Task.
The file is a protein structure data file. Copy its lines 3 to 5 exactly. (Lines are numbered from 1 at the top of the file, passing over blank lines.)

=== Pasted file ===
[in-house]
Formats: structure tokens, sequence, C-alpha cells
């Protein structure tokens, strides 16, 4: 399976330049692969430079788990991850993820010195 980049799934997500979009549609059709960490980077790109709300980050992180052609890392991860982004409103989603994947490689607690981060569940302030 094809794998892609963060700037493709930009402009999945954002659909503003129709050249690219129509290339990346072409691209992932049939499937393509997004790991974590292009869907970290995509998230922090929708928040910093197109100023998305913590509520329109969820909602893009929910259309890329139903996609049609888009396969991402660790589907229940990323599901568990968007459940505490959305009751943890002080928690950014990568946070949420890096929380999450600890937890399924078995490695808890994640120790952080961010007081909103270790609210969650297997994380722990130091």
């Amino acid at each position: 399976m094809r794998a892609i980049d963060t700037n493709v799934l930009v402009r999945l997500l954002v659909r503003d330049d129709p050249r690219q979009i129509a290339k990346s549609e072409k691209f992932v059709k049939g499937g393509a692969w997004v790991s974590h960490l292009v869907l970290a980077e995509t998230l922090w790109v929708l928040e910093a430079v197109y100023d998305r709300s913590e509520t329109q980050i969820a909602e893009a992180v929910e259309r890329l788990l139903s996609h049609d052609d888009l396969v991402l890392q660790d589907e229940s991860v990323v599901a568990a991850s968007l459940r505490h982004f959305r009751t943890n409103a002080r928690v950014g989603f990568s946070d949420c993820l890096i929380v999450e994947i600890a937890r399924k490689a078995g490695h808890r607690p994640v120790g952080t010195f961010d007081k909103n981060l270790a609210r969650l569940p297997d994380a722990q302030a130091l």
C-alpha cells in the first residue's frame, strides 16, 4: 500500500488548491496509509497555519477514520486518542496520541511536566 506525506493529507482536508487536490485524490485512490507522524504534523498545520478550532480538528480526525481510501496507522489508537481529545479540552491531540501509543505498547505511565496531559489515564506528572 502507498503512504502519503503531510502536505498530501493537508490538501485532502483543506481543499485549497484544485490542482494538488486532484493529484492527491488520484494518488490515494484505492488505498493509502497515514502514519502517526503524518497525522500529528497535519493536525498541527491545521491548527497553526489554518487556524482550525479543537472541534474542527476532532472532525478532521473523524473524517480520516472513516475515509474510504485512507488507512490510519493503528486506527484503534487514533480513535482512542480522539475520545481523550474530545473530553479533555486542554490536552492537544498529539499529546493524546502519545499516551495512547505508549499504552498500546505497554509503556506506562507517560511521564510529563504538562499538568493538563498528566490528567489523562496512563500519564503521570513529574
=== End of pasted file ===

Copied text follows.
């Protein structure tokens, strides 16, 4: 399976330049692969430079788990991850993820010195 980049799934997500979009549609059709960490980077790109709300980050992180052609890392991860982004409103989603994947490689607690981060569940302030 094809794998892609963060700037493709930009402009999945954002659909503003129709050249690219129509290339990346072409691209992932049939499937393509997004790991974590292009869907970290995509998230922090929708928040910093197109100023998305913590509520329109969820909602893009929910259309890329139903996609049609888009396969991402660790589907229940990323599901568990968007459940505490959305009751943890002080928690950014990568946070949420890096929380999450600890937890399924078995490695808890994640120790952080961010007081909103270790609210969650297997994380722990130091």
């Amino acid at each position: 399976m094809r794998a892609i980049d963060t700037n493709v799934l930009v402009r999945l997500l954002v659909r503003d330049d129709p050249r690219q979009i129509a290339k990346s549609e072409k691209f992932v059709k049939g499937g393509a692969w997004v790991s974590h960490l292009v869907l970290a980077e995509t998230l922090w790109v929708l928040e910093a430079v197109y100023d998305r709300s913590e509520t329109q980050i969820a909602e893009a992180v929910e259309r890329l788990l139903s996609h049609d052609d888009l396969v991402l890392q660790d589907e229940s991860v990323v599901a568990a991850s968007l459940r505490h982004f959305r009751t943890n409103a002080r928690v950014g989603f990568s946070d949420c993820l890096i929380v999450e994947i600890a937890r399924k490689a078995g490695h808890r607690p994640v120790g952080t010195f961010d007081k909103n981060l270790a609210r969650l569940p297997d994380a722990q302030a130091l």
C-alpha cells in the first residue's frame, strides 16, 4: 500500500488548491496509509497555519477514520486518542496520541511536566 506525506493529507482536508487536490485524490485512490507522524504534523498545520478550532480538528480526525481510501496507522489508537481529545479540552491531540501509543505498547505511565496531559489515564506528572 502507498503512504502519503503531510502536505498530501493537508490538501485532502483543506481543499485549497484544485490542482494538488486532484493529484492527491488520484494518488490515494484505492488505498493509502497515514502514519502517526503524518497525522500529528497535519493536525498541527491545521491548527497553526489554518487556524482550525479543537472541534474542527476532532472532525478532521473523524473524517480520516472513516475515509474510504485512507488507512490510519493503528486506527484503534487514533480513535482512542480522539475520545481523550474530545473530553479533555486542554490536552492537544498529539499529546493524546502519545499516551495512547505508549499504552498500546505497554509503556506506562507517560511521564510529563504538562499538568493538563498528566490528567489523562496512563500519564503521570513529574